Former`Lolita`Amy Fisher sets Long Island on its ear
setsLongIslandon its ear
change and a new
$15,(n0face, the former "Long Island
Lolita" returns to
the media spotlight,
writing columns under the name that
made her infamous:
runs in The New Island Ear, a 64-page free weekly that launched
May 23 covering "entertainment, lifestyle and
news." Just 17when she shot and wounded lover
Joey Buttafuoco's wife in 1992,Fisher is now a
single mother and fledgling columnist for the
Hiring Fisher as a writer was the idea of Bill
Jensen and Robbie Wolive4 managing editor
and editor in chief, respectively, of the Ear.
"She's so iconic when it comes to Long Island," Woliver said. "If you do an Internet
search, she's ranked as the No. l Long Islandeq
ahead of Walt Whitman and Teddy Roosevelt."
Since her release, Fisher refuses to do interviews, so why doesshe stay on Long Island if she
craves anonymity? It's included in the terms of
her probation, which ends in January, Woliver
The response to Fisher's first cover piece for
the magazine (which runs in excerpt below) has
been phenomenal, Woliver said.
"Out of thousands of letters, we maybe got six
that are negative," he said. "People have really
opened up to he4, responded to her with their
own life stories. She has, I believe, rehabilitated
her image a bit. Here's her chance to tell her
side of the story."
On July 2, Woliver was receiving "an e-mail a
minute" in response to Fisher's story "It's hard
to get work done," he said. "It's getting international attention; it just doesn't stop."
Woliver says Fisher's future general-interest
columns will focus on subjects such as dating
oldermen, traffic congestion andhome buying.
Fisher will also interview Mark McGrath from
the pop group Sugar Ray and novelist James
Her debut column (also excerpted below)
about cyberdating ran July 3. Fisher met her
fianc6 and father of her child on Match.com, a
dating/online chat service.
There I was, sitting in class, proud of myself
for trying to put my life together and become a
benefit to society instead of a pariah. I was 24
and reinventing myself in college with a new
name and a different look. It was great to be in
this atmosphere, working toward my degree,
among l8-year-olds who were on schedule with
their lives. They didn't know who I was; they
were just kids back when my face was all over
Everyday I sat quietly in that classroom, hiding behind my Jackie O glasses,confident that I
wouldn't be recognized. And then one day my
English professor assigned the topic: Write
about an infamous L,ong Islander. I sat horrified. But weeks late4,whenthe reports were given, I had to laugh . . . many, of course, picked
Amy Fisher,shown leaving prison in May
1999,later spent 515,000for cosmetic surgery.
more wrong. I, on the other hand, chose Jessica
Hahn. I got an A.
Let's go back to the beginning. I'm tlte first to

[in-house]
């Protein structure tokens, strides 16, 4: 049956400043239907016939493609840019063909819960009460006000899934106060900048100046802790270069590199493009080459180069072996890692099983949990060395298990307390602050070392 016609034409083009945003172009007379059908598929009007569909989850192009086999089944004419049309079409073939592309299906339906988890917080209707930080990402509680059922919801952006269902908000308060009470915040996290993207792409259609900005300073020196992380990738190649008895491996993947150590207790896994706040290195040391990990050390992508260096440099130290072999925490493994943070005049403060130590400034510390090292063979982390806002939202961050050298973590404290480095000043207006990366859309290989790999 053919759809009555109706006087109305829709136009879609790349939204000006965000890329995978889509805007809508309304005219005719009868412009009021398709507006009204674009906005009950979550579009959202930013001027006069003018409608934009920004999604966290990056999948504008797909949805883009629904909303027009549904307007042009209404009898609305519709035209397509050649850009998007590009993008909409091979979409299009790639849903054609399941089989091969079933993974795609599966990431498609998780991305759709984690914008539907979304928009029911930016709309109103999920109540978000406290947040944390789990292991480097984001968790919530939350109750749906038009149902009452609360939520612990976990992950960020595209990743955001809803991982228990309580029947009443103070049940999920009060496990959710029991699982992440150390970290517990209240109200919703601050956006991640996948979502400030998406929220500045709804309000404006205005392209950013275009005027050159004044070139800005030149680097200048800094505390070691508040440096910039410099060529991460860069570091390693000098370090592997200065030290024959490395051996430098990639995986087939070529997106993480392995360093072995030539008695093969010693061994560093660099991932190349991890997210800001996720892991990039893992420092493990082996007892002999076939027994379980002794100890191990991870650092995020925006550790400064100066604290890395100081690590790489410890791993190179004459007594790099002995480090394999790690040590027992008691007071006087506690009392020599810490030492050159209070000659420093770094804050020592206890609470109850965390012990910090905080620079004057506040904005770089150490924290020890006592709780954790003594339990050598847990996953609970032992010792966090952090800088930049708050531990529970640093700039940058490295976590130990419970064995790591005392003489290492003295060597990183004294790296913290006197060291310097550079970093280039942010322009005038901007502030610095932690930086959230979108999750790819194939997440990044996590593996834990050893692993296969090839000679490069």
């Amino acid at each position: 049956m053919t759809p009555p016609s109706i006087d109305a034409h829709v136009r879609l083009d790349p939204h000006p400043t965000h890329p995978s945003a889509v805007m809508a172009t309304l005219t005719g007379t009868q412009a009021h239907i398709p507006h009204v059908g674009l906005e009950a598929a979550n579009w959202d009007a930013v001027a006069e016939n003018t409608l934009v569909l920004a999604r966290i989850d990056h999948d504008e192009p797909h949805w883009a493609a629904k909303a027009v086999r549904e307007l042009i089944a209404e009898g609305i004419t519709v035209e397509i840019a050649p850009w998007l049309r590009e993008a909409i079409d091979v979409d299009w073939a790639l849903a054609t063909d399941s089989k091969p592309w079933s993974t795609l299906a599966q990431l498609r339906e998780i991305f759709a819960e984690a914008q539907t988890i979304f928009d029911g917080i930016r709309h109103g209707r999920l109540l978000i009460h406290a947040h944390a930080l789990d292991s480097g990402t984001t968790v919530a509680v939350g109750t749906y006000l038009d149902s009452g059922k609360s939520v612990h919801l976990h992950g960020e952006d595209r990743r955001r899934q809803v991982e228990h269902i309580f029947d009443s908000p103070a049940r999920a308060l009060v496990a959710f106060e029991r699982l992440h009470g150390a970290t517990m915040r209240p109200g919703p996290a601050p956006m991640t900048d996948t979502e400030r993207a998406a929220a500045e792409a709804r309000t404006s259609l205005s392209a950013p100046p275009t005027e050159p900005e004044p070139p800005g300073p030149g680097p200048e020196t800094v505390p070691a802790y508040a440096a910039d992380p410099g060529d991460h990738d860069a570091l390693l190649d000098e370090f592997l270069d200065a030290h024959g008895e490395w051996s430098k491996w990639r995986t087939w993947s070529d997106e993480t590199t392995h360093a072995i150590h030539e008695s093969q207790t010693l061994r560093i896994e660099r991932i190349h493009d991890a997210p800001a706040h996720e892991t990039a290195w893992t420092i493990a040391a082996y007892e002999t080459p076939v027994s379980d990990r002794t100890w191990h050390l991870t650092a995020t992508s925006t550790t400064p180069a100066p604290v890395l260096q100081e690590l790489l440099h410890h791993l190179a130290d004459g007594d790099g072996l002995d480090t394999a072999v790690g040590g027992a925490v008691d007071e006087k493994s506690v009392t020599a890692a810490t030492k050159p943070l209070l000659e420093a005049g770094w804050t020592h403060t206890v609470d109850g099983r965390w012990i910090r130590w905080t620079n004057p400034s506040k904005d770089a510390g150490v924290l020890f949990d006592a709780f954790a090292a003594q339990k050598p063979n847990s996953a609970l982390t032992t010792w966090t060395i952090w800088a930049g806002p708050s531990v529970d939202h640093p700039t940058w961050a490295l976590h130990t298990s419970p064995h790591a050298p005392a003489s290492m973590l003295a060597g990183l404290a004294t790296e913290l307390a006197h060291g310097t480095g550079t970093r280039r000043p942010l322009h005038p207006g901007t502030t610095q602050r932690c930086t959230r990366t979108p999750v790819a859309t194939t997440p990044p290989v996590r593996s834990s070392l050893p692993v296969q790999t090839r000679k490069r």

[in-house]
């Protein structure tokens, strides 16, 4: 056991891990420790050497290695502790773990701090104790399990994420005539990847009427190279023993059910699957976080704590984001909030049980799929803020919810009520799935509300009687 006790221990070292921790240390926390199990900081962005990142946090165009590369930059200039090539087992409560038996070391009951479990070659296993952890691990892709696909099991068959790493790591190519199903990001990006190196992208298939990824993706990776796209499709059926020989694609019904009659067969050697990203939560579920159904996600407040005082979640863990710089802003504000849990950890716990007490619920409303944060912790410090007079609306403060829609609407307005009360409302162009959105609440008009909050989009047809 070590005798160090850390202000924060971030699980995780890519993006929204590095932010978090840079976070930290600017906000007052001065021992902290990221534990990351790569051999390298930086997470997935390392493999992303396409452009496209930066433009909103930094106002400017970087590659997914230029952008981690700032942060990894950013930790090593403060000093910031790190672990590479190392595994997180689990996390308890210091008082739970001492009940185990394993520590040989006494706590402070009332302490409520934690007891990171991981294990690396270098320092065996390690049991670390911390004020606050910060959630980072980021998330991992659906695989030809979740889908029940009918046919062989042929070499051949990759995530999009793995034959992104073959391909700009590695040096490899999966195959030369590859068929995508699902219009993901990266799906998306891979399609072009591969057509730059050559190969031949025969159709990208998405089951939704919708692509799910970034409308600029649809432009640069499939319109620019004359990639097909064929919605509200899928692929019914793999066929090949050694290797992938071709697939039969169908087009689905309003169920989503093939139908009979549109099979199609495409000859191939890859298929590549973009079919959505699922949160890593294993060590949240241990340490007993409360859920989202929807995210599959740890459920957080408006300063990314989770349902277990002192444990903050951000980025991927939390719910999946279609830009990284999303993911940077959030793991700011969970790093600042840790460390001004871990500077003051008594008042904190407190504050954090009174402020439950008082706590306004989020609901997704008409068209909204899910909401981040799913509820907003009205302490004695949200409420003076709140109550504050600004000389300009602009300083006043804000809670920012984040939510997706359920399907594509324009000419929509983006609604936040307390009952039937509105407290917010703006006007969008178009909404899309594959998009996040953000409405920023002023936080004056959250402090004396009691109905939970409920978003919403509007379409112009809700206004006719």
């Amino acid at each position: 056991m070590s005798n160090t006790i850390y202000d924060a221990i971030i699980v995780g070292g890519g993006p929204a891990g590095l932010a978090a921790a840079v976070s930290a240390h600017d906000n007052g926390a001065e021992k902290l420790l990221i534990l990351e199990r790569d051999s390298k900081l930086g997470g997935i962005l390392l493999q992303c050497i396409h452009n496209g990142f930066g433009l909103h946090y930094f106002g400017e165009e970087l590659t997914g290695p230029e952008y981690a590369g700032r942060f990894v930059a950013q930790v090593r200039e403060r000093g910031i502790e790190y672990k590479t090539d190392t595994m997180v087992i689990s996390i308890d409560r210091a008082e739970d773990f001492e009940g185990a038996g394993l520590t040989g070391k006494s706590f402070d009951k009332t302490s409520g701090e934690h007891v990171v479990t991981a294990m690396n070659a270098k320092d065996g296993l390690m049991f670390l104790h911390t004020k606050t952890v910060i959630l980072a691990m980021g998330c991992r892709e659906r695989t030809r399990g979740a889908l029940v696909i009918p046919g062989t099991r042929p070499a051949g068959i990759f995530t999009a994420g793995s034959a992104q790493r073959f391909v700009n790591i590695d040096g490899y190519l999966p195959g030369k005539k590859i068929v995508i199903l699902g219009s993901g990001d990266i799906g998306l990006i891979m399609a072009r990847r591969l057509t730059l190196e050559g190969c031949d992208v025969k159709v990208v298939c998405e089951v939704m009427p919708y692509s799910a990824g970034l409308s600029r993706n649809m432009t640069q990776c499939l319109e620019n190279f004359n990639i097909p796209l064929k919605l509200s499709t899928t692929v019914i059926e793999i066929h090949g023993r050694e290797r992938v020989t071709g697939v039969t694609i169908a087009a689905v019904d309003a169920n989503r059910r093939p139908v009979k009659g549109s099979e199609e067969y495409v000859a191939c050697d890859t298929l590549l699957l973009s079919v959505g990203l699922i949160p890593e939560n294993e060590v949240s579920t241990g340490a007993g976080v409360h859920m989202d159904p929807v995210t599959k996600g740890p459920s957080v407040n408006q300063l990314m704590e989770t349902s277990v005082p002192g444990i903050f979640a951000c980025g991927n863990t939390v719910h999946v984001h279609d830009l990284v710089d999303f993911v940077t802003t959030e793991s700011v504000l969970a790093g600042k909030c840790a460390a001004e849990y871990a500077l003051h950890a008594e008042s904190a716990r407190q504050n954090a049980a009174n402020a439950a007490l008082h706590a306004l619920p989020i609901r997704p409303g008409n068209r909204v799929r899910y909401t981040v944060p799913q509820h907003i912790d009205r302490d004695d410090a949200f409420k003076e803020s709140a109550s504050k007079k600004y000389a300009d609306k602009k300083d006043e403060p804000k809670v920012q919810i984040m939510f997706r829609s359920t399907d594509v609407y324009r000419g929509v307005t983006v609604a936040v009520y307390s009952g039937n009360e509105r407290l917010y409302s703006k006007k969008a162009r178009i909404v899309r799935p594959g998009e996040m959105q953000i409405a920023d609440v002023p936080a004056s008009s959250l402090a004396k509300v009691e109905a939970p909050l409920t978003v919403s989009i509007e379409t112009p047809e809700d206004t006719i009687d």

admit it: I screwed up! I was a misguided, reckless l&year-old who committed felony assault
and landed in jail by age 17.That was 10 years
ago. I've paid my dues, grown up, and have
spent every day since trying to be "the perfect
human being." I'm an adult now, thank heaven,
and still can't figure out why I did what I did
when I was youngen and why society thinks I'm
a static cartoon character like Scooby-Doo,fro
zen in time, never changing.
To a large degree, I began the hardest journey
of my life when I emerged from ball-and+hainland three years ago. I thought I would simply
shout "free at last" and my adolescent mistakes
would become a distant epilogue. I couldn't
have been more wrong.
for a Single:
It's cyber-courtship. John's talking to Andy.
Andy tells John he's 28 years old. So John tells
Andy he's 28 as well. They're getting to know
each other. Talking about Iong Island. Andy
starts talking about the gay clubs he frequents.
John says he's been there too. Andy likes the
photo John has online. Although, it's really a
model from a magazine. They're about to make
a love connection. The thing is, I'm John. And
God knows who Andy really is. The fact that I
was pretendingto be sorneoneelse for research
does not negate the reality that false identities
are commonplace online. That's the problem
with cyberdating. You never know who is really
at the other end of the mouse.
But for those of us who have found a lasting
relationship online, cyberdating can be a good
alternative to the current dating scene. Does
finding the person of your dreams seem like a
never-ending journey through smoke-filled
bars and deafening nightclubs? Going out at all
hours of the night hoping some attractive person will look your way? Most of us pretend we
like this manner of meeting someone, but the
reality is, we are just lookingfor someoneto settle down with so we don't have to endure any
more niehts of headachesand hangovers.